The origins of Father’s Day – 16th June

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There is a school of thought that believes Father’s Day is a relatively recent concept, conceived to compliment the already popular Mother’s Day and celebrate the paternal side of parenting.

It may, therefore, surprise you to know that scholars believe the earliest Father’s Day message came from a young boy called Elmesu, who lived 4000 years ago in Babylon (modern day Iraq), and carved a message on a card, out of clay, wishing his Babylonian father good health and a long life.

Father’s Day remained an annual appreciation in several countries all over the world but only became popular in Western culture during the early twentieth century. Although there are numerous potential ‘founders’ of Father’s Day in Western society, one persons efforts stand out above all others.

Born in Arkansas, but raised just outside of Spokane, Washinton, Sonna Smart Dood had seen the success obtained by Anna Jarvis, promoting Mother’s Day in the US, and took it on herself to make sure fathers were honoured throughout the nation. Dodd’s own father, William Jackson Smart, was a Civil War veteran and a single parent who reared his six children after his wife died in child birth. After hearing a sermon about Jarvis’ Mother’s Day in 1909, she told her pastor that fathers should have a similar holiday honouring them. Although she initially suggested June 5, her father’s birthday, the pastors hadn’t enough time to prepare their sermons, and the celebration was deferred to the third Sunday of June.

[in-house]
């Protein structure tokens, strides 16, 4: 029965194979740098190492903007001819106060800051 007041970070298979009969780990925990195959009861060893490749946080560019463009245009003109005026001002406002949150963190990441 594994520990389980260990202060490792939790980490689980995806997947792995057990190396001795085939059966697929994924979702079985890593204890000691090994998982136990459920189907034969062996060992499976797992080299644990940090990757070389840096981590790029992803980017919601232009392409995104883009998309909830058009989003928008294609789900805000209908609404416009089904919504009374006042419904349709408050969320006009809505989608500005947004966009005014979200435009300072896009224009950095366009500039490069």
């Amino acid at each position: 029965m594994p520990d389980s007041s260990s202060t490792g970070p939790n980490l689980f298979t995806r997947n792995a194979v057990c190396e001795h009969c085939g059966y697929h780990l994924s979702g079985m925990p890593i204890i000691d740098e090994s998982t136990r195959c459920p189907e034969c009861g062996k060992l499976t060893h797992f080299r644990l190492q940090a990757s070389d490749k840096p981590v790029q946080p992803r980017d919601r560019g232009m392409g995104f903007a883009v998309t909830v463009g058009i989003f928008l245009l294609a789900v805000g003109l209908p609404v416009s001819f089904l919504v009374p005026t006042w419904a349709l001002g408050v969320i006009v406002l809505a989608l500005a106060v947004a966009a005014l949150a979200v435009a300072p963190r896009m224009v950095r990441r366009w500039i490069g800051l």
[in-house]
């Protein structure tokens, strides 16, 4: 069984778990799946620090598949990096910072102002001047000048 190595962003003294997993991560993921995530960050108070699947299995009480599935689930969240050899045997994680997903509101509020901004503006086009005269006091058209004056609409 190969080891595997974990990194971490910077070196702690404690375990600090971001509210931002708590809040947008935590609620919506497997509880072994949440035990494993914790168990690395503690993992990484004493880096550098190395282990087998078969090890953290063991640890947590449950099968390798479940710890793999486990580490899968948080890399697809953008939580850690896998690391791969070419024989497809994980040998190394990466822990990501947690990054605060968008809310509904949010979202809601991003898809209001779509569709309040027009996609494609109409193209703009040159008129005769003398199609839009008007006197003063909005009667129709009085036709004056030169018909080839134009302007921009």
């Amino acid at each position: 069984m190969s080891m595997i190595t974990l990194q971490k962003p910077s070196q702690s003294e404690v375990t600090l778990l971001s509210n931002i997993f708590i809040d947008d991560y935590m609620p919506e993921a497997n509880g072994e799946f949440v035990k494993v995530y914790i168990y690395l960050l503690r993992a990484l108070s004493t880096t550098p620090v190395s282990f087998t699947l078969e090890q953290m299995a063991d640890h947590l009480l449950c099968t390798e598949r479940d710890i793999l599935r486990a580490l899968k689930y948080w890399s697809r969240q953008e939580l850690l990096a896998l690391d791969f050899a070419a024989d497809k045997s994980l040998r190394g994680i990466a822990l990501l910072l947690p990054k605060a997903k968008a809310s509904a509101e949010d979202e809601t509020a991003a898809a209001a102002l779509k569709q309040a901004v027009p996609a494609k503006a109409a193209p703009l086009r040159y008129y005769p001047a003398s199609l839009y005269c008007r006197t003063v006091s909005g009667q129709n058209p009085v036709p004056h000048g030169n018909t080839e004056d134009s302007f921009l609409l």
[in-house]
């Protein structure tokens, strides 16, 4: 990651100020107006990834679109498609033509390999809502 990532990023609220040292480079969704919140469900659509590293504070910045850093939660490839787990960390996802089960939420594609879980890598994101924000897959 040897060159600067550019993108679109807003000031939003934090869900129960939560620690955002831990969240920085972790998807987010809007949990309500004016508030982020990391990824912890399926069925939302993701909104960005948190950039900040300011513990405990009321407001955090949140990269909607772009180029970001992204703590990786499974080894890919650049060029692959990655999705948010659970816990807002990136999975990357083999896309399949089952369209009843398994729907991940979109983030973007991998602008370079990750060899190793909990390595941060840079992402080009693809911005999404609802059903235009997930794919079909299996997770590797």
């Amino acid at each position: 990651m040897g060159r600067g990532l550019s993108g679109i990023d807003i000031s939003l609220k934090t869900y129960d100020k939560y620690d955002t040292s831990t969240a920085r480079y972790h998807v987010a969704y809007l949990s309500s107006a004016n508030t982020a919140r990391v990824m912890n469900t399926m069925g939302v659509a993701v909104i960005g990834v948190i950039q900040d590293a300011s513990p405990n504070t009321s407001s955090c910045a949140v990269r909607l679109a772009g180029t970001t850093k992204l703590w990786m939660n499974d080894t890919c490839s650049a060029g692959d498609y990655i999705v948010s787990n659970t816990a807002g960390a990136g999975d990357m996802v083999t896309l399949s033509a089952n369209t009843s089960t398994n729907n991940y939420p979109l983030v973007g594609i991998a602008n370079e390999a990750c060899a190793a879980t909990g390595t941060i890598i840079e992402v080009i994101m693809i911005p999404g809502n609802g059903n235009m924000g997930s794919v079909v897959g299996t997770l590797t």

The first Father’s Day celebration was in Spokane, Washington on June 19, 1910 and although it didn’t have much success initially it was on her return from College in the early 1930′s that Dodd started to raise awareness of the day on a national level.

Having gained the necessary support from trade groups that may benefi t from the celebration (tie manufacturers, tobacconists etc..) and from 1938, the Father’s Day Council, founded by the New York Associated Men’s Wear Retailers to consolidate and systematize the commercial promotion, Father’s Day celebrations became more widespread.

Despite her best efforts, Fathers Day still hadn’t been embraced by the American public. Many took a cynical view that, like Mother’s Day, it was a synthetic celebration solely for the purposes of commercial industries to make more money. Despite presidential backing, it wasn’t until 1966 that President Lyndon B. Johnson issued the first presidential proclamation honouring fathers, designating the third Sunday in June as Father’s Day. Six years later, the day was made a permanent national holiday when President Richard Nixon signed it into law in 1972.

It was soon after that Father’s Day was adopted by the UK, although not a national holiday, many of us take the opportunity to treat our ‘Dad’s’ in the form of gifts, meals or just a relaxing day.

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